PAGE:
vocalization is the issue - yahweh=jove

Steven Avery

The issue is not:

exact correspondence of letters - and vowels
(even the two heys in the Hebrew have different sound)

cognates in Akkadian any language

etymological theories in Greek

etymological theories in Latin

or 100 other discussions


All of those have their place, but they tend to be subjective issues and/or subject to etymological fallacies. One of the tricks of the scholarship has been to spend page upon page of secondary issues and ignore the fundamental vocalization equivalence that shows that yahweh is nothing less than the devil Jove.

Vocalization equivalence is cross-language (allowing minor cultural nuances in pronunciation).

Jove was not derivative of the Tetragram. (That, by contrast, is actually an important issue, and has been covered well by some writers.)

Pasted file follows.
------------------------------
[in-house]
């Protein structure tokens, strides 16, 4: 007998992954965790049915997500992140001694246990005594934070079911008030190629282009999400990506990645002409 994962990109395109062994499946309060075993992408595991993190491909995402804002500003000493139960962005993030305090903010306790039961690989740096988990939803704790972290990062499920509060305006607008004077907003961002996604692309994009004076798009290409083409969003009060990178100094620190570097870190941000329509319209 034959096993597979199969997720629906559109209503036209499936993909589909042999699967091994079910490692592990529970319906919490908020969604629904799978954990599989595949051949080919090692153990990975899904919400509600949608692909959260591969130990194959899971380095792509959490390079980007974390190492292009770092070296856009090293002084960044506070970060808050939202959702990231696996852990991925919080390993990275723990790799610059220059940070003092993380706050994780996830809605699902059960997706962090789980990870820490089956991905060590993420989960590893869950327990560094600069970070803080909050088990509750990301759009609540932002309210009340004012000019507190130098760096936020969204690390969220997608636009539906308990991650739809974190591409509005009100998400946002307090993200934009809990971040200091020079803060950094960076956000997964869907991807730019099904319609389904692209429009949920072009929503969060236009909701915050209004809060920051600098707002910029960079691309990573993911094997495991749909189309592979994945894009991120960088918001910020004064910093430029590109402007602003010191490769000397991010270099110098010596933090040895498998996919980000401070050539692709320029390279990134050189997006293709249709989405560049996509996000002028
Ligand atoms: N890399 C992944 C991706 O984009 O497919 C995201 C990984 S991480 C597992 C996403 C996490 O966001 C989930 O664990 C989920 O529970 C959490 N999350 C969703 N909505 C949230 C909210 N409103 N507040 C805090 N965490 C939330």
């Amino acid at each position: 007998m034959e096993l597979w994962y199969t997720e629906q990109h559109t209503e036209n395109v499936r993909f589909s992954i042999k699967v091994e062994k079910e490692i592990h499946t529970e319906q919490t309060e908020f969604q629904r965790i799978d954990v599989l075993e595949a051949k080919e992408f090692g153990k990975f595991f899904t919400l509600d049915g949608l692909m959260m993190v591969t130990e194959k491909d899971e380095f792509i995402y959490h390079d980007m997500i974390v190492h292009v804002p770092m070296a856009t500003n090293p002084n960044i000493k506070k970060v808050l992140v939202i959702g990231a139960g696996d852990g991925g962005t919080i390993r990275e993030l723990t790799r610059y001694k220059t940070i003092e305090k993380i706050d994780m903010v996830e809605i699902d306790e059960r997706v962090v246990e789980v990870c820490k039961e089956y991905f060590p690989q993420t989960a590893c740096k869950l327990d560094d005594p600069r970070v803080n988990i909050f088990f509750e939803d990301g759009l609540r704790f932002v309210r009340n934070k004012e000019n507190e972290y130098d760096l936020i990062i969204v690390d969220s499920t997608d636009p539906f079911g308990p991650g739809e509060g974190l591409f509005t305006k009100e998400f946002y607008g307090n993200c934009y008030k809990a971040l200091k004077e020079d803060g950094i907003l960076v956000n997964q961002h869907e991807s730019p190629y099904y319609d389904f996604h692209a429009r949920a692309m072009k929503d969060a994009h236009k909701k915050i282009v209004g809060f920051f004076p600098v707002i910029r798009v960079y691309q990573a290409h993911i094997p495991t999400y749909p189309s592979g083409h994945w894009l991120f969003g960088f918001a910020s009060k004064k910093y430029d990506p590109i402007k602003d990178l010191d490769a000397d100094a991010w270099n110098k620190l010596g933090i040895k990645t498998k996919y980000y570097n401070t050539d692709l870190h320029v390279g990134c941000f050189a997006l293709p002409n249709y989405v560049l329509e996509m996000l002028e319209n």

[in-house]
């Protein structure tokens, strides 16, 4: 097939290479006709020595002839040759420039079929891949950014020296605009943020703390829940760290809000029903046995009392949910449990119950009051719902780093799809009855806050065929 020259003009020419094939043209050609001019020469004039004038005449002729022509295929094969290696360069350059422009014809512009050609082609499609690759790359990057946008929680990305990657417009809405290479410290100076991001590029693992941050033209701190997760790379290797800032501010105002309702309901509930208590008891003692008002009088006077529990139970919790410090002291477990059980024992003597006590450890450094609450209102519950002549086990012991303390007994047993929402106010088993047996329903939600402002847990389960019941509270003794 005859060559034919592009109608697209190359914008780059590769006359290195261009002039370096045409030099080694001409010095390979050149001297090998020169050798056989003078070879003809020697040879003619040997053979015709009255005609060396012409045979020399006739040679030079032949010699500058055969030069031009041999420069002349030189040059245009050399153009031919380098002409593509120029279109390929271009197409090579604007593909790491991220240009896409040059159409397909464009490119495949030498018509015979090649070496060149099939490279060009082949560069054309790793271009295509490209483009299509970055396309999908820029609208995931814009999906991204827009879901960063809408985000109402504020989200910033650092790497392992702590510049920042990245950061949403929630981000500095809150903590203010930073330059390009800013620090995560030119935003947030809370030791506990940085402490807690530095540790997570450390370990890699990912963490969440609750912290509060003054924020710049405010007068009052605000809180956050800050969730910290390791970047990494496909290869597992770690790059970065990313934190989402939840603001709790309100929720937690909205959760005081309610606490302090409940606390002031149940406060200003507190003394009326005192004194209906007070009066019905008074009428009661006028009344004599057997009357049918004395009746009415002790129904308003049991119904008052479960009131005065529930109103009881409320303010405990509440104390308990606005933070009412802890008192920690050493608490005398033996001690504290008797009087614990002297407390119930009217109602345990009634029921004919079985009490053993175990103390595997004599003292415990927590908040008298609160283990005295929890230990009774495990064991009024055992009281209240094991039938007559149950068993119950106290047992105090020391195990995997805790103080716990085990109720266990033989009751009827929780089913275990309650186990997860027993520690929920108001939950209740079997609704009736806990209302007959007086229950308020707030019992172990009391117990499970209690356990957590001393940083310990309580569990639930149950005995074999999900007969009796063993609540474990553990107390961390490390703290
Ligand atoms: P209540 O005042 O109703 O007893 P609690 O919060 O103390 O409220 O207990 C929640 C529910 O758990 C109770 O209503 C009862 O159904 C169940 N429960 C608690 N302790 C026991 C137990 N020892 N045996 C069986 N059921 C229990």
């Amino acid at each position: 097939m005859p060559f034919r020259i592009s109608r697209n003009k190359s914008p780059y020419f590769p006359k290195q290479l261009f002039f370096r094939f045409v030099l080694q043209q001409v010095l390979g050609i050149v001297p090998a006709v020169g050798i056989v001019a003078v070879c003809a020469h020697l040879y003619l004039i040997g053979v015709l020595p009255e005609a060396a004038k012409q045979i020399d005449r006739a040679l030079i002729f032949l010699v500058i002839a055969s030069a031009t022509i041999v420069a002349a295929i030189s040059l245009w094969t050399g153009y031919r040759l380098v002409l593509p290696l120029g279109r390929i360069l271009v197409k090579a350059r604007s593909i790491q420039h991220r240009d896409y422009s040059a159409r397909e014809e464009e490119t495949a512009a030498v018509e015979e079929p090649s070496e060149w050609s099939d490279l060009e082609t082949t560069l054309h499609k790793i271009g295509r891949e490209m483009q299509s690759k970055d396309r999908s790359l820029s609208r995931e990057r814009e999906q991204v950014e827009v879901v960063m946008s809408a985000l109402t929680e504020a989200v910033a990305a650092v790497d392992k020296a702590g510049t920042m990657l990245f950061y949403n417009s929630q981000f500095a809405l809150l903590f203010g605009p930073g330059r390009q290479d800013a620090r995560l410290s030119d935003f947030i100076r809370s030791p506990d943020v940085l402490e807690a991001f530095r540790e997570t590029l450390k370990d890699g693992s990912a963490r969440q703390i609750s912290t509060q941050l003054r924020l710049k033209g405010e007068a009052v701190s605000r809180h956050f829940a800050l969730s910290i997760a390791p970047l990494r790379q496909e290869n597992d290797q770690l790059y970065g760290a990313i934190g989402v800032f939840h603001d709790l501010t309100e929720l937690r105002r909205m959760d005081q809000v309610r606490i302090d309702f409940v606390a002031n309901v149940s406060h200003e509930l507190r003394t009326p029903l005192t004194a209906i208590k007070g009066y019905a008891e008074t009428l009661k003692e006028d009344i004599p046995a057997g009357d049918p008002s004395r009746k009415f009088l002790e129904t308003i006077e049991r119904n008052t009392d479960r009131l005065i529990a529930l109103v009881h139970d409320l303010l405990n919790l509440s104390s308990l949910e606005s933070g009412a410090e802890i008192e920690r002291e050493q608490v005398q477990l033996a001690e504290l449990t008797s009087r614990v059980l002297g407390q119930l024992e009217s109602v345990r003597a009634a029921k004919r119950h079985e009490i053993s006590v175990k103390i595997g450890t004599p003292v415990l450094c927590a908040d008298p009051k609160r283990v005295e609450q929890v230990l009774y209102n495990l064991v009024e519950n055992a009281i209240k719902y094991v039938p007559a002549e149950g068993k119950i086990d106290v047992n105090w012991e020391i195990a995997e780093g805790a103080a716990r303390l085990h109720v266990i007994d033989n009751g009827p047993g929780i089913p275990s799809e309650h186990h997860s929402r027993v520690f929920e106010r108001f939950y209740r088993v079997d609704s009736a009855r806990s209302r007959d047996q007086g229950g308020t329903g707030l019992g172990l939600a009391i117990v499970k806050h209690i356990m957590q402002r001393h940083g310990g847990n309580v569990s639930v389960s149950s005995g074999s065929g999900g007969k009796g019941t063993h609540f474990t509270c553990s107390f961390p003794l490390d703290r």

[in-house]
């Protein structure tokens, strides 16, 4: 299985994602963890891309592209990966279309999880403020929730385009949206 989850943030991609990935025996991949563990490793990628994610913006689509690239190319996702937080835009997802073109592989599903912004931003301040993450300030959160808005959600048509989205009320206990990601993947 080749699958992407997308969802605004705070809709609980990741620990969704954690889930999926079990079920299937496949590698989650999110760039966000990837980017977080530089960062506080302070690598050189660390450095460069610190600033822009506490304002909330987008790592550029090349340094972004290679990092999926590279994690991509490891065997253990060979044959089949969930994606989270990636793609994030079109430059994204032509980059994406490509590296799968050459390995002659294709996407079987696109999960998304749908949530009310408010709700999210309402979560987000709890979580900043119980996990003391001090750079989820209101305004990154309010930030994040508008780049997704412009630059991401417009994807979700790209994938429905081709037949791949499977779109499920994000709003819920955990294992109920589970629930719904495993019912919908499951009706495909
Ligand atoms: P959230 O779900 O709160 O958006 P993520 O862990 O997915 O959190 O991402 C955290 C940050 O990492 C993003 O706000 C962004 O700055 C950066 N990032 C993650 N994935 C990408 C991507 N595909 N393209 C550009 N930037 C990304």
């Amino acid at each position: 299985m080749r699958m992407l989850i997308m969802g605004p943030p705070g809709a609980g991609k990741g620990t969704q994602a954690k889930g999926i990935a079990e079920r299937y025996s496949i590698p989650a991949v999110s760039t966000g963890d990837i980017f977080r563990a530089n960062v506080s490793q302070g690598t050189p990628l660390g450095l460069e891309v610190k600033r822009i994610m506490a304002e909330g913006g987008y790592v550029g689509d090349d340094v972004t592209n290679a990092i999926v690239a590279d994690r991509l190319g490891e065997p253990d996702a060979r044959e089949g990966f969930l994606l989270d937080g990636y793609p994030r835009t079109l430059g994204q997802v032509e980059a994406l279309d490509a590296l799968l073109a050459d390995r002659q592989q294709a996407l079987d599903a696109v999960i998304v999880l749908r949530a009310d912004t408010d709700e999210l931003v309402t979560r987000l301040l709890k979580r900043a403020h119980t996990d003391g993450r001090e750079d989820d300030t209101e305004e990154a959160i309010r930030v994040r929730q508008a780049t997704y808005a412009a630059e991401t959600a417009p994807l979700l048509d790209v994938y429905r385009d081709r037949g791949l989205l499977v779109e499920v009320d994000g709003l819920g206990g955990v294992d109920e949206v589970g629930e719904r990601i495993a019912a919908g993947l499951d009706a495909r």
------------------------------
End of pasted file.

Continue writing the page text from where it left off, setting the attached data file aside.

On this thread, we will point to various information that confirms the vocalization equivalence and supports what is written above about significance.

Some is already here or there on this forum.




Steven Avery

Elisha Ballantine - very little can be learned from the mode of writing a name in a foreign language, especially the Greek

Biblical Repository (1833)
The Import of the Name Jehovah
Elisha Ballantine

"very little can be learned from the mode of writing a name in a foreign language, especially the Greek; and the difficulty is made much greater in this name, by the nature of its letters, which are all quiescent. Neither can we argue with any certainty from the signification to the form of the word ; for proper names, in Hebrew, frequently vary greatly from the grammatical form of the significant words which compose them."

This by Elisha Ballantine (1809-1886) is in general a good historical article that has flown under the radar. It will be included in an overall bibliography. While young, he had already studied in Halle, Germany and had returned "
to his alma mater as Professor of Hebrew and Greek in 1831"